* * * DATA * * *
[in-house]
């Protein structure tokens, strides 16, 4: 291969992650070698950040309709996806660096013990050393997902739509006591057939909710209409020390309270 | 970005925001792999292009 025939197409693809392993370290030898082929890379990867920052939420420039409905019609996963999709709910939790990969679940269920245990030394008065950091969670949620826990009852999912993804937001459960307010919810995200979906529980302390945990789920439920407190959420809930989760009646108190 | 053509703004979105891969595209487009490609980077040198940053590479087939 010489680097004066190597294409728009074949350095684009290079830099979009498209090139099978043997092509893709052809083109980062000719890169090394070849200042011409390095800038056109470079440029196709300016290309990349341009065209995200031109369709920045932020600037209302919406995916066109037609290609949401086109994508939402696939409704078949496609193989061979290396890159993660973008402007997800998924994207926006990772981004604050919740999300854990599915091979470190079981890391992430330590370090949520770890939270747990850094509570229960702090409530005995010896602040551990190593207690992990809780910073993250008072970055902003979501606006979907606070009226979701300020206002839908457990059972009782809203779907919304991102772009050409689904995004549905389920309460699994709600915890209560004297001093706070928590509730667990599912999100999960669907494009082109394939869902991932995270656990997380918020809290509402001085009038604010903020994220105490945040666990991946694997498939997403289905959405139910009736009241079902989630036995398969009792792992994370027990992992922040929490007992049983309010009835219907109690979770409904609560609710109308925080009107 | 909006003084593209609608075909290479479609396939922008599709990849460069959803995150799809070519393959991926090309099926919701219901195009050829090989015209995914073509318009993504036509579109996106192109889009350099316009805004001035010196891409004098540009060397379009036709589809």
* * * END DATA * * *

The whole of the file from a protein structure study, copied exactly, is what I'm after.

[in-house]
């Protein structure tokens, strides 16, 4: 291969992650070698950040309709996806660096013990050393997902739509006591057939909710209409020390309270 | 970005925001792999292009 025939197409693809392993370290030898082929890379990867920052939420420039409905019609996963999709709910939790990969679940269920245990030394008065950091969670949620826990009852999912993804937001459960307010919810995200979906529980302390945990789920439920407190959420809930989760009646108190 | 053509703004979105891969595209487009490609980077040198940053590479087939 010489680097004066190597294409728009074949350095684009290079830099979009498209090139099978043997092509893709052809083109980062000719890169090394070849200042011409390095800038056109470079440029196709300016290309990349341009065209995200031109369709920045932020600037209302919406995916066109037609290609949401086109994508939402696939409704078949496609193989061979290396890159993660973008402007997800998924994207926006990772981004604050919740999300854990599915091979470190079981890391992430330590370090949520770890939270747990850094509570229960702090409530005995010896602040551990190593207690992990809780910073993250008072970055902003979501606006979907606070009226979701300020206002839908457990059972009782809203779907919304991102772009050409689904995004549905389920309460699994709600915890209560004297001093706070928590509730667990599912999100999960669907494009082109394939869902991932995270656990997380918020809290509402001085009038604010903020994220105490945040666990991946694997498939997403289905959405139910009736009241079902989630036995398969009792792992994370027990992992922040929490007992049983309010009835219907109690979770409904609560609710109308925080009107 | 909006003084593209609608075909290479479609396939922008599709990849460069959803995150799809070519393959991926090309099926919701219901195009050829090989015209995914073509318009993504036509579109996106192109889009350099316009805004001035010196891409004098540009060397379009036709589809």